The first thin' we had ta do wuz clear the gate, so I put a lariat around the neck of the dead horse an' dragged him off the man pinned under it by his leg. The leg must have been broken, judgin' by the way the man screamed as I dragged the horse off of him. The man stopped screamin' when he fainted, but I had the horse moved by then.

Only two men had been killed by our bullets, but the rest were badly injured, most fatally. With Jane's help, I got every one of the live ones on a horse with their feet tied under the horse's belly. I brought out the buckboard an' loaded the dead on it. I didn't need ta tie any hands, because none of 'em were in any condition ta try ta escape.

We made our way ta the main road an' I found a couple of suitable trees. Each man wuz led ta a tree an' the rope wuz thrown over a limb. The lariat loop wuz slipped over the man's head—we wanted 'em ta strangle, not die of a broken neck. The other end of the rope wuz tied off so that the rope made shore that the man sat upright.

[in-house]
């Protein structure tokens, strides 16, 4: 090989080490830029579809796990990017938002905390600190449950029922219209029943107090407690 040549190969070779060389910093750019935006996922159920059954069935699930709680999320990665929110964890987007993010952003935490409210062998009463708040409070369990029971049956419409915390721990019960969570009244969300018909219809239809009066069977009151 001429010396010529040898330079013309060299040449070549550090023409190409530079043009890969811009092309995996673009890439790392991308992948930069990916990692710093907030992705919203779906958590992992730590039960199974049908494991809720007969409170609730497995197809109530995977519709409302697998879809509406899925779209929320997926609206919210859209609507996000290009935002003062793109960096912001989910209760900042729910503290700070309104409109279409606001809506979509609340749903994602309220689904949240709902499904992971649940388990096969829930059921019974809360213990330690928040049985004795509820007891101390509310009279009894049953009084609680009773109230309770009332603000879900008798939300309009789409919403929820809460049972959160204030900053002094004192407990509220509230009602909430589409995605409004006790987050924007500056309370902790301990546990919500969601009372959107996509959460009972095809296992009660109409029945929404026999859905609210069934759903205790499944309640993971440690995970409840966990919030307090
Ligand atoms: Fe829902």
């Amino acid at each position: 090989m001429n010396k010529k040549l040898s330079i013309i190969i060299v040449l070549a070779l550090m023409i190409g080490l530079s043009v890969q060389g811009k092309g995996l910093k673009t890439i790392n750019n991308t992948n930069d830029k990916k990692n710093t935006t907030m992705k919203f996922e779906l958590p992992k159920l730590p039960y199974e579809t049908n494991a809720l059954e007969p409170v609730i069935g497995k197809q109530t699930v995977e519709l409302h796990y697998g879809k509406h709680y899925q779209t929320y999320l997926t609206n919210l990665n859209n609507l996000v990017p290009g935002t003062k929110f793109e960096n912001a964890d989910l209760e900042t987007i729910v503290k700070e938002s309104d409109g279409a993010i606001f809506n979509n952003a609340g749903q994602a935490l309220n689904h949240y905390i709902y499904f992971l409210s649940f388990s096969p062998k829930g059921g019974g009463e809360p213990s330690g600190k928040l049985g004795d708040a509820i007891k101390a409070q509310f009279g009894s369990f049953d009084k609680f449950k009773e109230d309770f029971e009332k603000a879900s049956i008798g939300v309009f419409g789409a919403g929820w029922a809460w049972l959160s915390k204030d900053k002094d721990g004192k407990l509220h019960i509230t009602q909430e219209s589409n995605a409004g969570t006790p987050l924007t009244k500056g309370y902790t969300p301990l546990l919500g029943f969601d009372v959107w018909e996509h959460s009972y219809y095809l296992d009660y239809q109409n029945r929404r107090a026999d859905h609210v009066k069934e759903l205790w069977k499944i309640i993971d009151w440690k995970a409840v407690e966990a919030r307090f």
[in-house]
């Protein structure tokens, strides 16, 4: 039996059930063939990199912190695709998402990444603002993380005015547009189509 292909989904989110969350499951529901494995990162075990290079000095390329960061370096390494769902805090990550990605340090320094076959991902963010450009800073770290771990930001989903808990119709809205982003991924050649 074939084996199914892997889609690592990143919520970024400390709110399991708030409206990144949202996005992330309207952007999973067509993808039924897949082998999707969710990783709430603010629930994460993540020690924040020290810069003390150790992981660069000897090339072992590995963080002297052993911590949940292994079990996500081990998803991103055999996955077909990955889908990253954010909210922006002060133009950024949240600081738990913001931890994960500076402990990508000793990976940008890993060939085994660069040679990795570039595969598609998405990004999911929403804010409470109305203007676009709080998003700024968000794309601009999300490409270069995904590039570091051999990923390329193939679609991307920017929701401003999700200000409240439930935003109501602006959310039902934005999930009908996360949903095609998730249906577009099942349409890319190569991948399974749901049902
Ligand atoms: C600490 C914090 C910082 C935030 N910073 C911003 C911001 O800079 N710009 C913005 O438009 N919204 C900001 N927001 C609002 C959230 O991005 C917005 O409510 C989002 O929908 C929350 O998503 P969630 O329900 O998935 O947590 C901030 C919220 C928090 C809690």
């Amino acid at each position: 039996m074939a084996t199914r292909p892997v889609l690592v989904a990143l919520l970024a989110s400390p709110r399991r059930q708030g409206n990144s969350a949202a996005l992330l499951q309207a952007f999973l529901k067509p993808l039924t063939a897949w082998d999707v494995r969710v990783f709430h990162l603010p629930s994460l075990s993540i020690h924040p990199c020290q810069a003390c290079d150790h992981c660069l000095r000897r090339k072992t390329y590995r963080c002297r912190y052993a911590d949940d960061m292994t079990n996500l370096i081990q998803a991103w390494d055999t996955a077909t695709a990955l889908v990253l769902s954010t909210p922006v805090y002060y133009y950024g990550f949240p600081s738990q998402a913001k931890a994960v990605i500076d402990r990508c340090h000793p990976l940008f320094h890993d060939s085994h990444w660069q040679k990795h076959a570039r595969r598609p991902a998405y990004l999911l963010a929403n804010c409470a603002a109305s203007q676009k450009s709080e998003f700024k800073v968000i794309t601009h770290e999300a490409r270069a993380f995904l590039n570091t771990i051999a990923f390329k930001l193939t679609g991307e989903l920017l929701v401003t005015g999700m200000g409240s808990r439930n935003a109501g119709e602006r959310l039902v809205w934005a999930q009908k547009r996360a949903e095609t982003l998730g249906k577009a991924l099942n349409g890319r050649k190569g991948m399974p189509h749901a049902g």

By the time every one of the live ones were fastened ta the tree, they were all conscious an' realized what wuz goin' on. There wuz a lot of beggin' an' carryin' on, but Jane an' I ignored the noise while we worked. We hanged the two dead men ta make a complete set.

The leader wuz the first one ta hang. I cut the rope holdin' his feet an' slowly led the horse out from under him. I didn't want him ta fall an' break his neck, I wanted him ta strangle as slowly as possible. The other four were treated the same, one by one until the last one wuz kickin' in the wind. While I had been workin' ta get the dead men on the buckboard, Jane had made a sign that simply said "BUSHWHACKERS." This wuz pinned ta the shirt of the leader of the gang.

We had already stripped the valuables from the men before we hanged 'em, so all we had ta do wuz lead their horses back ta our barn.

Three days later, Lars Olsen, our neighbor ta the south, stopped by an' asked if I wuz the one who had hanged the Bushwhackers. I told him that I wuz, an' Lars stuck out his hand ta shake an' thank me. He, too, wuz on the list ta be visited that day an' said that he wuz really worried, since he didn't have the $50 demanded by the Bushwhackers. Jim Ingram an' Bob Randall also stopped by ta thank me fer puttin' an end ta these Bushwhackers; neither one of 'em had the money demanded, either, an' had been scared of the consequences.